Nov. 23, 2020
TERRACE – A volunteer committee that keeps a watch on resource use and development within a large portion of northwestern B.C. is urging the provincial government to complete a project to fully map out critical grizzly bear habitat.
Although a grizzly bear wildlife habitat area of 69,275 hectares was established in 2018, just half has been sufficiently mapped to date, says the Plan Implementation Committee created through the formation of the Kalum Land and Resource Management Plan.
The plan area covers 2.1 million hectares of the northwest, stretching south of Kitimat and north of Terrace, taking in several timber supply areas and tree farm licences and contains large swaths of valuable wildlife habitat.
“It’s our understanding that 18 watersheds have been completed to date and that there are 19 watersheds left to do,” said committee co-chair Cheryl Brown. “The province has spent $500,000 on this project so far and we believe it would be a wise investment to see it through to completion.”
“This deserves to have a high priority in the effort to stabilize and protect the grizzly bear population in the region.”
“We note that the government’s own rationale for establishing grizzly bear habitat called for the completion of the mapping project,” Brown said.
She noted that major logging licence holders in the area, prior to the grizzly bear habitat order coming into effect in 2018 were already setting aside areas of potential habitat.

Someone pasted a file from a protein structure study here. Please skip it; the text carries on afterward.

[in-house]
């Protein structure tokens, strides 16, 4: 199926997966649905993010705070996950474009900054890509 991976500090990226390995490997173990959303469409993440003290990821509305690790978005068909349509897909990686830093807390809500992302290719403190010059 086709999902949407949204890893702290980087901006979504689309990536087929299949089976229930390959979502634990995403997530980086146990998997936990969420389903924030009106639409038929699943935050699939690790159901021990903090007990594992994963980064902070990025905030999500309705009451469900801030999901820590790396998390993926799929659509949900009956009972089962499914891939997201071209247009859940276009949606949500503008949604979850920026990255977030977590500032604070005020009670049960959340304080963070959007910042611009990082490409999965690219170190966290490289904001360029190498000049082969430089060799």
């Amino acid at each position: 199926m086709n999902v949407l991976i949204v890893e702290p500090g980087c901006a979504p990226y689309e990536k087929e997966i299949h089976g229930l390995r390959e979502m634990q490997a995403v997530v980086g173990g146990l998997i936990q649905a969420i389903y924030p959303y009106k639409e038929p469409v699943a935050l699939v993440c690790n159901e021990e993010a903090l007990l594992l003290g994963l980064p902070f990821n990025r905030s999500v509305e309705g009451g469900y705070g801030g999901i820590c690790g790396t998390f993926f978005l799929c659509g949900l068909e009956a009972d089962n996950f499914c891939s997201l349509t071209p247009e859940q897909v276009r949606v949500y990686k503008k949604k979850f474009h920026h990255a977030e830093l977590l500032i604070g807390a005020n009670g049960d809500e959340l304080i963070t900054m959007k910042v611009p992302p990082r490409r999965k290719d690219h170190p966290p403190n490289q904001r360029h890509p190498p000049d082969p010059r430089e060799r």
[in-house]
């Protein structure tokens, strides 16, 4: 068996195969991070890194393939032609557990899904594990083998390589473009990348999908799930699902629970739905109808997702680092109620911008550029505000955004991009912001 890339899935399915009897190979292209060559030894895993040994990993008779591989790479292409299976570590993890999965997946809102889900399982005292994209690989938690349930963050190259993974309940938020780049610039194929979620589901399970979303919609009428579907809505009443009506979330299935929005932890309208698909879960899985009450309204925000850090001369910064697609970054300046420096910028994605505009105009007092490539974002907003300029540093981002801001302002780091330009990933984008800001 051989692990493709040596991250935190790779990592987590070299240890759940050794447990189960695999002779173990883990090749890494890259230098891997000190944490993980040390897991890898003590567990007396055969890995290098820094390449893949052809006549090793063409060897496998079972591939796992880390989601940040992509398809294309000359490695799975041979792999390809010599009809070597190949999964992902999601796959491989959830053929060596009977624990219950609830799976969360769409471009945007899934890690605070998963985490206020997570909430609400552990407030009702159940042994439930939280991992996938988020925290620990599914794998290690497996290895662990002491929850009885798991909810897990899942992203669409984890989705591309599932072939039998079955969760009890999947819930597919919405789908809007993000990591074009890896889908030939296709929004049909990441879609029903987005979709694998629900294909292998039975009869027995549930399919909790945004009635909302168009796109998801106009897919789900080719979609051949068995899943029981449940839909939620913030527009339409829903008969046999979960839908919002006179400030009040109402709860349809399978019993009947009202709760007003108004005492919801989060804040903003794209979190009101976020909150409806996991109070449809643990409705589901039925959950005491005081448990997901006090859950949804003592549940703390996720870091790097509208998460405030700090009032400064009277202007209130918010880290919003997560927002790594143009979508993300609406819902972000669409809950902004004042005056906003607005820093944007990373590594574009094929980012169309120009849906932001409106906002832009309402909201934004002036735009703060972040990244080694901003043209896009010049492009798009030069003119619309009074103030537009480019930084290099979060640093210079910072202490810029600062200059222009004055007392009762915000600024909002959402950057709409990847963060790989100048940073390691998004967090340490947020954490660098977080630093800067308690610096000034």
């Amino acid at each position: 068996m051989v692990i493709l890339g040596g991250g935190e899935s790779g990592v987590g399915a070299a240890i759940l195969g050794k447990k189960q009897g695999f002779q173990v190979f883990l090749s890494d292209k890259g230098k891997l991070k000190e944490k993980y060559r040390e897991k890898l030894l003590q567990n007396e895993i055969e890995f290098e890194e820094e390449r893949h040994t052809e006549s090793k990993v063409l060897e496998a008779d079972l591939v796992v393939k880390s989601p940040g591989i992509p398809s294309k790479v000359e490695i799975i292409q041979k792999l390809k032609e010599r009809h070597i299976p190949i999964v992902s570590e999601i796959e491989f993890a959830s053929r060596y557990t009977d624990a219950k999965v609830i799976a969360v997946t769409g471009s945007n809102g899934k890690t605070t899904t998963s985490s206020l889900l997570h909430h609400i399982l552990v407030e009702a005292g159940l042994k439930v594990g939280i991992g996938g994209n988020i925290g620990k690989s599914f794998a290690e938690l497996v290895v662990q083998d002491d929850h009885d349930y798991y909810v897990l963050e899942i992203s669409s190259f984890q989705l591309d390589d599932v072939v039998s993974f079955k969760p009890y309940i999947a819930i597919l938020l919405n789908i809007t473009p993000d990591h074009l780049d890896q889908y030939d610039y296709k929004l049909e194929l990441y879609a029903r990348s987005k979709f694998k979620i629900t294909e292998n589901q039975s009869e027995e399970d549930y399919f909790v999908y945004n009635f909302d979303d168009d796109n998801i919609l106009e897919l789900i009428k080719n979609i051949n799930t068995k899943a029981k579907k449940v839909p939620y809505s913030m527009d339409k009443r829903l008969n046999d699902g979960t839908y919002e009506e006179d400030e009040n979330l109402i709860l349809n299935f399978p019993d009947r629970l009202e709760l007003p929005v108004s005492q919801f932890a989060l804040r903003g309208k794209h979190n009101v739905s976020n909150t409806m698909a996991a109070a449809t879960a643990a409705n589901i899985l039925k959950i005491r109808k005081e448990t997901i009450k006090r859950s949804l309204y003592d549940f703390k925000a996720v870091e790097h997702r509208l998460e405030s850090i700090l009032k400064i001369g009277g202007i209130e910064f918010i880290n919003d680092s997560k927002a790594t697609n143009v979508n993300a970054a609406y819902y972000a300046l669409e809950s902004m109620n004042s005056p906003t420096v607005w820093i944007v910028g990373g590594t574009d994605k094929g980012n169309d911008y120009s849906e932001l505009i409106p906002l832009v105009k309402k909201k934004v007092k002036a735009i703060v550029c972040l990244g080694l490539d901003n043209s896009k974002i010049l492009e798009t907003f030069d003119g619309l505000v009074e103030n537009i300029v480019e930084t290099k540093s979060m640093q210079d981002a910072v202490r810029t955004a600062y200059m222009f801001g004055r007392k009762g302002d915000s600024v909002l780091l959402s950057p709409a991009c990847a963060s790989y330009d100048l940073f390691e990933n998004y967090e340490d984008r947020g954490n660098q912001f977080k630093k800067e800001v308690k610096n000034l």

“What that tells us is that the industry itself is supportive of identifying specific habitat areas,” said Brown.
Along with mapping, the committee is also urging the province to establish a comprehensive management plan for the northwest to bring in best practices to safeguard and enhance the grizzly bear population.
“It’s our view that this should be done in concert with the Ministry of the Environment and the Ministry of Forests Lands and Natural Resource Operations,” said Brown. “The plan then needs to be properly supported through sufficient financial resources.”
The provincial Auditor General in 2017 called for an effective monitoring and evaluation program for grizzly bear management practices, saying that while many land use plans have habitat protection objectives, more than half have not been monitored or evaluated.
Established in 2001, the Kalum Land Resource Management Plan sets out objectives calling for the continued effective use of resources while ensuring environmental values are protected and enhanced.
The call for a grizzly bear management program stems from a comprehensive review just completed of the Kalum Land and Resource Management Plan that was commissioned by the committee.
In its role of monitoring the Kalum plan, the implementation committee meets monthly. It is made up of representatives from business, commercial and recreation sectors within the region as well as First Nations, foresters, biologists and members of the general public.
For more information, contact Cheryl Brown, co-chair, 250 798 2227